Our friend Benedict Evans posted his annual “macro trends” deck this weekend.

You can also download the PDF here.

In the deck, Benedict poses the question “what is the next S-Curve?”

And while he doesn’t exactly answer that question, these two slides are revealing:

There is a lot more in the deck, particularly around regulatory issues in tech and it is well worth a quick skim this morning.


USV TEAM POSTS:

Albert Wenger — Feb 11, 2020
Birthday Wish: Contributions to Climate Crisis Collective

Nick Grossman — Feb 10, 2020
Proof of Transfer (PoX)

Dani Grant — Feb 10, 2020
Crypto, Social?

Rebecca Kaden — Feb 7, 2020
A Social Resurgence

Gillian Munson — Feb 6, 2020
2020 Analyst Recruiting is Complete!

Categories: Blog articles

The Long Buy

A VC - February 2, 2020 - 8:34am

One of the many things that venture capital has taught me is the value of the long buy.

What I mean by a “long buy” is buying shares in a company over a long period of time. We have investments where we have bought shares seven or eight times over a ten to twelve year period.

There are a bunch of reasons why a long buy is so attractive:

1/ You get to learn more about the opportunity before committing significant funds and each and every subsequent investment is based on a better understanding of the business, the team, the market, the product, etc.

2/ You get to build a blended purchase price which is less dependent on the circumstances of a particular moment in time.

3/ There is often a moment, sometimes several, over the course of a long buy when the company or its market is out of favor, and you can aggressively step up your purchase on more attractive terms than were possible in the first few purchases.

4/ When you own a lot of each and every security (Seed, Series A, Series B, Series C, etc, etc), you are less impacted by the specific terms of any one of the rounds.

There is a special place in the venture capital landscape where this sort of investing is possible and practiced, and that is the traditional early-stage venture capital fund.

Seed funds tend to get tapped out after two or three rounds. And growth funds don’t come into an opportunity until the company has raised three or four rounds. But the traditional early-stage fund can start in the seed round, and keep investing round after round after round until the company no longer needs to raise capital. This is super attractive and not appreciated as much as it should be.

There are not that many asset classes where the manager has a pool of long term locked up capital and the opportunity (and the right) to invest again and again in a company. This combination is possibly the most attractive aspect of the venture capital asset class.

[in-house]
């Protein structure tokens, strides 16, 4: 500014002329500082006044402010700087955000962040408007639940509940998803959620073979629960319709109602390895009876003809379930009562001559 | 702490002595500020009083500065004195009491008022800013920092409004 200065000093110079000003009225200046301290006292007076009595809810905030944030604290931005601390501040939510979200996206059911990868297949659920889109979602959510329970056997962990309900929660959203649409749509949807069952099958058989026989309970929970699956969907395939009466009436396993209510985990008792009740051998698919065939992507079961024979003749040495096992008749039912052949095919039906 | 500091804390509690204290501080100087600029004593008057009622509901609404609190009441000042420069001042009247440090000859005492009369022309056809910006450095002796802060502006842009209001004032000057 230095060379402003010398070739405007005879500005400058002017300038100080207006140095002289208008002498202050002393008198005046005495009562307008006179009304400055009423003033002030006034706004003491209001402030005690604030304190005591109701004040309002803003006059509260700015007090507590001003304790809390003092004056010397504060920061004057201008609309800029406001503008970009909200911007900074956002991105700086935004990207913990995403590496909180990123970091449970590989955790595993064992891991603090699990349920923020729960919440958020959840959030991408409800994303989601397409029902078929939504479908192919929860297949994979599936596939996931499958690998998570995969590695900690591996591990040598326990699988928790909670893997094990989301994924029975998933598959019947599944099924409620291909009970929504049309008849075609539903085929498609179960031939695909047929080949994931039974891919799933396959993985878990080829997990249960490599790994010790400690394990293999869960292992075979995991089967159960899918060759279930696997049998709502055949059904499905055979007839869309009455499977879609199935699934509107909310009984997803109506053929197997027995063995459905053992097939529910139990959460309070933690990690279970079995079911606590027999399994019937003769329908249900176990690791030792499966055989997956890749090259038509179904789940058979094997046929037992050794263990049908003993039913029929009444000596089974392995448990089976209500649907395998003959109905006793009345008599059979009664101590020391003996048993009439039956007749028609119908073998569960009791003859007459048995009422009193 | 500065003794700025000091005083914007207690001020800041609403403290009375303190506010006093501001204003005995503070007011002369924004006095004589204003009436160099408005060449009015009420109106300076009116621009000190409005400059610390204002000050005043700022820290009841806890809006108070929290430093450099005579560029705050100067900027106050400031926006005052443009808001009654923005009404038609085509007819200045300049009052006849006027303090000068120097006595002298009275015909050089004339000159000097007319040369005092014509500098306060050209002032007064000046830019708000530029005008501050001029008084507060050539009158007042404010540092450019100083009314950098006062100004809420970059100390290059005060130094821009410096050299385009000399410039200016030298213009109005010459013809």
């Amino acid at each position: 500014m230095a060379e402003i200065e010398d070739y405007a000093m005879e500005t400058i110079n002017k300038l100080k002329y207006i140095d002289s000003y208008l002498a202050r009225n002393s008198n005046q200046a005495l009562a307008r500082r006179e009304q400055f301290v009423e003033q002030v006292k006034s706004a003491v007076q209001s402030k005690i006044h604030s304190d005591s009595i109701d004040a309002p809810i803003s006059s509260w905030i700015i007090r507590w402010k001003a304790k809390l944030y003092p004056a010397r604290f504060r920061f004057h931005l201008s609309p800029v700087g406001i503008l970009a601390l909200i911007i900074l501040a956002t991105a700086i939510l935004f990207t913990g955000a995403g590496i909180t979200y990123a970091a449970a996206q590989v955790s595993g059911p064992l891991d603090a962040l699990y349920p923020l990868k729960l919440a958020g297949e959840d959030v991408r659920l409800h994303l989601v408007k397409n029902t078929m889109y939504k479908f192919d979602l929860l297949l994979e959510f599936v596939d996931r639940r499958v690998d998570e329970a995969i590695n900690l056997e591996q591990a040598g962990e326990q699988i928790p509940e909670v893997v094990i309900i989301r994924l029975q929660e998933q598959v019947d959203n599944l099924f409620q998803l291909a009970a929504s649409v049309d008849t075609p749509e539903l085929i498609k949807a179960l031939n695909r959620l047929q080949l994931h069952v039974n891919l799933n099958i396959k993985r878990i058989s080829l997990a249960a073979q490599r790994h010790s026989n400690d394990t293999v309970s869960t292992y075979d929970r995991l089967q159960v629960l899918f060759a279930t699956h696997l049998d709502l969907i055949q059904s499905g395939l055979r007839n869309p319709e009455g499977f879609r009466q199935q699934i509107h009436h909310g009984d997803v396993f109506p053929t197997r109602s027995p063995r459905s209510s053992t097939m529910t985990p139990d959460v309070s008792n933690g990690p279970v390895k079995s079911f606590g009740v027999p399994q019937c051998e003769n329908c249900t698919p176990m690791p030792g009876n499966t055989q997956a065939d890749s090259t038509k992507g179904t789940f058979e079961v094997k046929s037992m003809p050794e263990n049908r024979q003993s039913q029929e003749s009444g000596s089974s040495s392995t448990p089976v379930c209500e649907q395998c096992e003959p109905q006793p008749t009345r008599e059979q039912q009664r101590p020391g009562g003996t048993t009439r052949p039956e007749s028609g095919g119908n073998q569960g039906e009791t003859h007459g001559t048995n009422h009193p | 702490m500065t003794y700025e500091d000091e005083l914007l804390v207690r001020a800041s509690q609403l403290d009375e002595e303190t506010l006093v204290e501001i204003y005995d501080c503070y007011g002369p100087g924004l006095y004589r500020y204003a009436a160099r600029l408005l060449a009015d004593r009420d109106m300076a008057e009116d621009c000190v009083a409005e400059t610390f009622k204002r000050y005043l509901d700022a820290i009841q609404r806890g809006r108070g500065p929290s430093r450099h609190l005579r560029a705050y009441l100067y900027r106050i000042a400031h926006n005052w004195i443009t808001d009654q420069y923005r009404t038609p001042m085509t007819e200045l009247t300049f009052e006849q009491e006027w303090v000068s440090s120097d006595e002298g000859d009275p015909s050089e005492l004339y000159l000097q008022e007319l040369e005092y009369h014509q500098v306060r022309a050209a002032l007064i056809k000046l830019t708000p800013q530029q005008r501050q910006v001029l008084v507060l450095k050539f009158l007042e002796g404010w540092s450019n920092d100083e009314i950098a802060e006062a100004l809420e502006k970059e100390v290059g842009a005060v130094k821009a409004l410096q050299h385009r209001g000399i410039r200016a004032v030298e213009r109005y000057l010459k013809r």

The competition to invest in Seed and Series A rounds is not really about the right to make that initial investment. It is about the right to execute a long buy. And the firms that do that, company after company, fund after fund, are typically the best performing firms in the venture capital business over the long run.


USV TEAM POSTS:

Albert Wenger — Feb 11, 2020
Birthday Wish: Contributions to Climate Crisis Collective

Nick Grossman — Feb 10, 2020
Proof of Transfer (PoX)

Dani Grant — Feb 10, 2020
Crypto, Social?

Rebecca Kaden — Feb 7, 2020
A Social Resurgence

Gillian Munson — Feb 6, 2020
2020 Analyst Recruiting is Complete!

Categories: Blog articles

Funding Friday: Walsun Fingerprint Bike Lock

A VC - January 31, 2020 - 7:43am

I don’t usually take a reward when backing a Kickstarter project, but I really need one of these fingerprint bike locks so I did today when I backed it.


USV TEAM POSTS:

Albert Wenger — Feb 11, 2020
Birthday Wish: Contributions to Climate Crisis Collective

Nick Grossman — Feb 10, 2020
Proof of Transfer (PoX)

Dani Grant — Feb 10, 2020
Crypto, Social?

Rebecca Kaden — Feb 7, 2020
A Social Resurgence

Gillian Munson — Feb 6, 2020
2020 Analyst Recruiting is Complete!

Categories: Blog articles

You Can’t Fire Your Investor

A VC - January 30, 2020 - 7:30am

I saw this tweet coming out of the Upfront Summit yesterday (where I will be today):

Josh Kopelman of First Round Capital: we can look at every company we’ve ever funded, and learned that the time from first email/contact to term sheet has shrunk from 90 days in 2004 to just 9 today.

— Dan Primack (@danprimack) January 29, 2020

It is great that the capital markets serving founders have become hyperefficient. Being able to get a round done in a week vs a quarter is huge for founders who have better things to do than run around the country talking to VCs.

However, there is a dark side to this trend and that is the reality that shotgun marriages don’t often work out so well. You might be able to get a VC into your cap table in a week but try getting them out. That’s almost impossible.